• Credit risk and discount rates for lower-rated debt
  • How prices are impacted by market volatility
  • Market multiples under observation

Huge dry powder

Huge dry powder accumulation means intense market competition and a premium price for the most desirable targets. For those who want to avoid premium pricing, targets are less desirable, and the pandemic has only exacerbated the situation.

PE firms know there will always be some element of liquidity risk, given how their portfolio firms are leveraged with high debt levels. This risk was always assessed when investing, but pre-pandemic, the firms did not consider the challenges in paying interest and avoiding defaults that came with the economic slowdown from the pandemic. They are most certainly now considering future endemics, pandemics, and similar disruptions, which could make for risk assessments that include more conservative cash-flow forecasting.

Good PE deals are in short supply, courtesy the intense competition for top targets. Capital gains legislation is proposed for this year, and businesses rushing to be sold mean underprepared sale targets, which in turn call for additional diligence and sometimes pre-diligence. Of course, many sectors have just been bogged down by the continued effect of the pandemic.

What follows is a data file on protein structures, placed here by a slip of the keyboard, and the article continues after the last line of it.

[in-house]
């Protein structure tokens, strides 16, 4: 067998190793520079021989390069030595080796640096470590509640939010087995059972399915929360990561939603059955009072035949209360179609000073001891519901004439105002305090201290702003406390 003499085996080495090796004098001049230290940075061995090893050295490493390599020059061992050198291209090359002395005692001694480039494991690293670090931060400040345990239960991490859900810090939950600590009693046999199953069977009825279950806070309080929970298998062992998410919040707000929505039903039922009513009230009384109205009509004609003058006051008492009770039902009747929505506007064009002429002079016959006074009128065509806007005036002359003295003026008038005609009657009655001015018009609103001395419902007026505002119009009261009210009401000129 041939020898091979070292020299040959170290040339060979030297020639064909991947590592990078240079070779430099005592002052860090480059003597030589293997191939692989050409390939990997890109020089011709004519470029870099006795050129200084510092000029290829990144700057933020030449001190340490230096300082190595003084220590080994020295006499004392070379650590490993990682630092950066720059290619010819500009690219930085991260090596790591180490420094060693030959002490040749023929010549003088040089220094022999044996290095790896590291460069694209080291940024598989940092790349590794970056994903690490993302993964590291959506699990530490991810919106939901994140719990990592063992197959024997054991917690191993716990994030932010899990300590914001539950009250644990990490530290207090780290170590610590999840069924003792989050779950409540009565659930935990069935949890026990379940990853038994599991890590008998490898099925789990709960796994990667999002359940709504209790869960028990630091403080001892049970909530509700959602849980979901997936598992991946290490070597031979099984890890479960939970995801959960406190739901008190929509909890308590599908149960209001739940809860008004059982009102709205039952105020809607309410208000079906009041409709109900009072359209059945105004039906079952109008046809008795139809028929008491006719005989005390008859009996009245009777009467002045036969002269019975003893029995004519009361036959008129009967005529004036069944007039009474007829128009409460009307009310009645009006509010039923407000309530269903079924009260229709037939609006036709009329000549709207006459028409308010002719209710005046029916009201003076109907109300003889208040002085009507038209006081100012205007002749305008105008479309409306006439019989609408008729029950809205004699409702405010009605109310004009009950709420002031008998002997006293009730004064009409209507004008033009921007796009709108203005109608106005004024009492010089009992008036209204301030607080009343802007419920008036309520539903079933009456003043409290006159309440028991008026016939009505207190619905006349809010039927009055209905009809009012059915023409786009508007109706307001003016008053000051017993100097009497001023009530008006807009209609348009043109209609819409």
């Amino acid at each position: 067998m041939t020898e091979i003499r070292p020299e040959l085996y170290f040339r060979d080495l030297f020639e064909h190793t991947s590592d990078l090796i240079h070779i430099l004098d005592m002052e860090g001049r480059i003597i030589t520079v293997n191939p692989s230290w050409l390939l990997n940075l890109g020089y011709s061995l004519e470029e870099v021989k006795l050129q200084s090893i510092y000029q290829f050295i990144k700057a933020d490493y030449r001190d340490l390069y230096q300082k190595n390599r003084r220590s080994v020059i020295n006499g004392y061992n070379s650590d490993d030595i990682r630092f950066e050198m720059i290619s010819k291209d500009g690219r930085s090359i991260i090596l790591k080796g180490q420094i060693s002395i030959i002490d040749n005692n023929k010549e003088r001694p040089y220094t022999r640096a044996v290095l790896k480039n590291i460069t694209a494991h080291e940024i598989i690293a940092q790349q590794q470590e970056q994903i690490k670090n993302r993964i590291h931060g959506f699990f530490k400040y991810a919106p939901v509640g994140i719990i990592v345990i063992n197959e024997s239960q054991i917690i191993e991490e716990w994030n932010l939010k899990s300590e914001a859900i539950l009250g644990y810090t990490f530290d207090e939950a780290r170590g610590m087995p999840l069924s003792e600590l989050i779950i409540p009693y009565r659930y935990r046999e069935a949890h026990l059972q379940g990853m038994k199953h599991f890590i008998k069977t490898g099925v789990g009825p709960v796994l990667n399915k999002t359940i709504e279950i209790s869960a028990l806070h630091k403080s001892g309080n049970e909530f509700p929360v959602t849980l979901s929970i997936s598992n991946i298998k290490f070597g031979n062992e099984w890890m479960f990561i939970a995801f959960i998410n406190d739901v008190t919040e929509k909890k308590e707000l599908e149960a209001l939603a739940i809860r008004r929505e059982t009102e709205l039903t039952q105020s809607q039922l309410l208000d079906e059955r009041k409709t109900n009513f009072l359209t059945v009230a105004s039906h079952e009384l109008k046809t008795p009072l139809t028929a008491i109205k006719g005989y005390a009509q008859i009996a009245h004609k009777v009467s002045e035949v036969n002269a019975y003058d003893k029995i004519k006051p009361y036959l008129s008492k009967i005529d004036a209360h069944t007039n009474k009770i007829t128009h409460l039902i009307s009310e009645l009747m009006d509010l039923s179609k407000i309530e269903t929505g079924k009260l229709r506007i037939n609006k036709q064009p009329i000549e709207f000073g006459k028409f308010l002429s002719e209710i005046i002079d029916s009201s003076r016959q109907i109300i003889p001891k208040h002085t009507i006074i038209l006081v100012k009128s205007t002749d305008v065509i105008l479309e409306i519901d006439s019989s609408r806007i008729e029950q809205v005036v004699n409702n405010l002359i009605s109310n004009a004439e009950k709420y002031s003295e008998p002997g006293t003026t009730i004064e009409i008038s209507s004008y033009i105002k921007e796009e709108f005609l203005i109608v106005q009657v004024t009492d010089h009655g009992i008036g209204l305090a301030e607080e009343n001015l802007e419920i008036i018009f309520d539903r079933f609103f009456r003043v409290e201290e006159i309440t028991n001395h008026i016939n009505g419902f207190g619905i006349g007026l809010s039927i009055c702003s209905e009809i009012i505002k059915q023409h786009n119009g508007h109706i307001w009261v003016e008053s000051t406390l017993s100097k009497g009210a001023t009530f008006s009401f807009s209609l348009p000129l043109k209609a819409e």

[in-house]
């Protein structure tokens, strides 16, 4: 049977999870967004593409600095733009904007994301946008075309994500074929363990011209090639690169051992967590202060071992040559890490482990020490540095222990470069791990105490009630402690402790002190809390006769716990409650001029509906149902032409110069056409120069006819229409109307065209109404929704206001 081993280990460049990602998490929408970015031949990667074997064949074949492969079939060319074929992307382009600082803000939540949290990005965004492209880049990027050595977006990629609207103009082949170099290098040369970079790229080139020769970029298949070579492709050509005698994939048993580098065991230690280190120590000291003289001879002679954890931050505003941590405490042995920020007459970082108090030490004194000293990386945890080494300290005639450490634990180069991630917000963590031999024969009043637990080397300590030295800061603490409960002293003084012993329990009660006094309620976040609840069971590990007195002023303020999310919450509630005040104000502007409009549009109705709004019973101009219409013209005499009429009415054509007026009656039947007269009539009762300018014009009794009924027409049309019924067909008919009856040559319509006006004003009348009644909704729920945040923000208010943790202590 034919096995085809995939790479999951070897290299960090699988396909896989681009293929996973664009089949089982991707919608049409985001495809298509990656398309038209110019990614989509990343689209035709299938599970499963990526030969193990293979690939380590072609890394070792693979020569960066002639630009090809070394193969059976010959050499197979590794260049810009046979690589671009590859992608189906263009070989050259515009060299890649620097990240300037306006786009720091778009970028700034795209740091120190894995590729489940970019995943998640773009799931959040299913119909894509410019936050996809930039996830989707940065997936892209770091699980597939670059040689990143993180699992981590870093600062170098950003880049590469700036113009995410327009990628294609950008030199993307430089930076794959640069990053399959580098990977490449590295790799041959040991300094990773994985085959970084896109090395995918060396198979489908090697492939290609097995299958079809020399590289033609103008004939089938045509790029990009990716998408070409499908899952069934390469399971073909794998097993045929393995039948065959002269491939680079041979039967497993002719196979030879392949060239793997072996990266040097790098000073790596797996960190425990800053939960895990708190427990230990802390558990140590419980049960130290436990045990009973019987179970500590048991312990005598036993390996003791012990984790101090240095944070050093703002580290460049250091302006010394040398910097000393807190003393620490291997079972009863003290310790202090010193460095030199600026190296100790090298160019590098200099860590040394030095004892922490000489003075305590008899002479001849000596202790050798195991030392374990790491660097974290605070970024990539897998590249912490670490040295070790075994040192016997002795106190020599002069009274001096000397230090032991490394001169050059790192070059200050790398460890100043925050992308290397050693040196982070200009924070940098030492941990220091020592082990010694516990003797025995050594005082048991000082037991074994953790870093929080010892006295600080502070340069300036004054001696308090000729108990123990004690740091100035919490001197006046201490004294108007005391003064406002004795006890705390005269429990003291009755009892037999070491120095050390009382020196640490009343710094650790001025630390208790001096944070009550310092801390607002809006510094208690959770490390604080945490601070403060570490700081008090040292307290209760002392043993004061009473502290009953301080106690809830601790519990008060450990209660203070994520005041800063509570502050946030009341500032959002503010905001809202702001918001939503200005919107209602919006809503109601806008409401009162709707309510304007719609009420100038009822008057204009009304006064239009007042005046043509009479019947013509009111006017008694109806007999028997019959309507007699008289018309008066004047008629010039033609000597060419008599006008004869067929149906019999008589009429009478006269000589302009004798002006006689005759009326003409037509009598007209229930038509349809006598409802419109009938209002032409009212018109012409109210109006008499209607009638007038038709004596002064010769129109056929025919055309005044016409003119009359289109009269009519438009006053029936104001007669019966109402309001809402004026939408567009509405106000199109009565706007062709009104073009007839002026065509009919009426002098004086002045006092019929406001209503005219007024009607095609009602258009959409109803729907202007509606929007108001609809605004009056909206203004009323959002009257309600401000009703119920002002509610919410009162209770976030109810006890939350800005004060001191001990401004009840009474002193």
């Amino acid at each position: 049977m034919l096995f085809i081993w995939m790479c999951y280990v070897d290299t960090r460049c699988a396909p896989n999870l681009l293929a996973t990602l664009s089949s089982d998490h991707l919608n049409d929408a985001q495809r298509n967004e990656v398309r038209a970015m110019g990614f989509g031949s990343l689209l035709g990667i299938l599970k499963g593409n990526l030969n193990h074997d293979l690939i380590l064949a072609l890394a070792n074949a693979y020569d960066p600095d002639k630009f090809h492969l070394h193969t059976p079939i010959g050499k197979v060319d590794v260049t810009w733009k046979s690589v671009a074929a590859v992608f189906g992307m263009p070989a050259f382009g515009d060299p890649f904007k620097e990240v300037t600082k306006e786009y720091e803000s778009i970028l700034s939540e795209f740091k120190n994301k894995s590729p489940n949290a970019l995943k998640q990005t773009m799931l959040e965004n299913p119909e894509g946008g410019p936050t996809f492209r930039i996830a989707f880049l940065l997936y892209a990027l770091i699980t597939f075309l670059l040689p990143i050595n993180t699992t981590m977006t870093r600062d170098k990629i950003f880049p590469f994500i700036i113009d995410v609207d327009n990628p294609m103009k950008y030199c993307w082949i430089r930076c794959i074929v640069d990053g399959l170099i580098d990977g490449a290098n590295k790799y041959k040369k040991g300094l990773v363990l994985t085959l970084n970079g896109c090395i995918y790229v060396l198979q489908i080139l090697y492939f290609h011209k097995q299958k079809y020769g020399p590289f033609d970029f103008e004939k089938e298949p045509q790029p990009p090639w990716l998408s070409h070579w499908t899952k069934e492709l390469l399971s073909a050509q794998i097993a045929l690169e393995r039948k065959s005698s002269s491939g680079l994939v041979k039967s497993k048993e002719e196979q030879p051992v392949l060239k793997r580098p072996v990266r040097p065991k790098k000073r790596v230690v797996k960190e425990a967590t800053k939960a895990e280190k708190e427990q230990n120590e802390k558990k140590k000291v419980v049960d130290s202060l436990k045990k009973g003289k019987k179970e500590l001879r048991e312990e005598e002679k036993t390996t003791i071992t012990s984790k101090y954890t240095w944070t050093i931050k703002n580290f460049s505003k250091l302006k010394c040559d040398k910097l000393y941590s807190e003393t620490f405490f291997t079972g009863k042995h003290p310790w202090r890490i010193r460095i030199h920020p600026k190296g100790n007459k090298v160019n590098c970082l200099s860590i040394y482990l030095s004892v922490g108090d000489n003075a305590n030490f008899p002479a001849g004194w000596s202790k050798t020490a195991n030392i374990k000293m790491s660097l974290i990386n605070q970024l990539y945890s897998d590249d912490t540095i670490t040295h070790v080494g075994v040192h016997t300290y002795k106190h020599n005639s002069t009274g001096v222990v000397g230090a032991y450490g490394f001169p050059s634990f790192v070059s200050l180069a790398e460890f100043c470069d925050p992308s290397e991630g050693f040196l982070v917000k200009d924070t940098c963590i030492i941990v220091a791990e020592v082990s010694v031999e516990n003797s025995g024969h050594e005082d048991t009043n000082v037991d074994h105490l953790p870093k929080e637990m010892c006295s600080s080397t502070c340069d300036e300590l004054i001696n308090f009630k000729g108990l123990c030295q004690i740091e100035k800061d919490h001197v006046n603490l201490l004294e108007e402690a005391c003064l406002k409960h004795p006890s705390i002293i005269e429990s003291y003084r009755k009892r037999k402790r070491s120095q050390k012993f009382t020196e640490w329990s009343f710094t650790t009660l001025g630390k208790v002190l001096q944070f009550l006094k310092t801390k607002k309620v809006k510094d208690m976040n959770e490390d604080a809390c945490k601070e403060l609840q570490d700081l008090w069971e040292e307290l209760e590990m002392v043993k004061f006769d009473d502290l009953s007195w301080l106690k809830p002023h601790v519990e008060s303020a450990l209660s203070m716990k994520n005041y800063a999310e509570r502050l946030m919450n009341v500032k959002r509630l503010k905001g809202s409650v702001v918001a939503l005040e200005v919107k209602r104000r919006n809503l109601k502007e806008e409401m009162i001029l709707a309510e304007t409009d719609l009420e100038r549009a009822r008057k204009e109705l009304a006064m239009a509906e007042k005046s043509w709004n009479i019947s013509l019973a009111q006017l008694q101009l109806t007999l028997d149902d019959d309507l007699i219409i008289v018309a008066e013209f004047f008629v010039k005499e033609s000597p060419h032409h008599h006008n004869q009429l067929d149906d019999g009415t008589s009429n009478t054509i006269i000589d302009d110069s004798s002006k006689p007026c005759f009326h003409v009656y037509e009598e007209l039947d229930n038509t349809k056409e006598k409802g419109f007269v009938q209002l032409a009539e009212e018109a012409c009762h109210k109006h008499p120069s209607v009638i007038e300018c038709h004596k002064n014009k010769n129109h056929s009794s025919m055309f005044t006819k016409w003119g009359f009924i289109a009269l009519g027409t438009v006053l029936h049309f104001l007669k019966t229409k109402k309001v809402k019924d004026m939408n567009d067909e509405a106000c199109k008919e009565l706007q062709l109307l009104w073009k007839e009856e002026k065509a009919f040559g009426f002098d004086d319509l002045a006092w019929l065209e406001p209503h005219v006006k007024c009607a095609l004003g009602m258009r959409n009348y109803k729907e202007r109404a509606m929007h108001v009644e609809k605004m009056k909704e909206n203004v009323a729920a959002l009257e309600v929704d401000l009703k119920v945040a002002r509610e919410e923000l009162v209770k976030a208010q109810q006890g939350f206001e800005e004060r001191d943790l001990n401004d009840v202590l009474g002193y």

2021 was a year of continued PE momentum.

The end-2020 momentum did not lose steam through 2021, with deal-making hitting record highs. Of the overall PE deal count in the first six months, the highest-ever annual proportion – 64.8 percent (Pitchbook data) – came from mid-market deals. Exit activity did very well too, but overall numbers were greatly boosted by a few large exits. With companies streamlining business models and rethinking essential services in the pandemic aftermath, corporate acquisitions within total exits grew well.

Factors promoting strong deal-making despite elevated valuations

  • Elevated dry powder
  • High-yield debt in strong demand
  • Growth-centric market

Elevated Valuations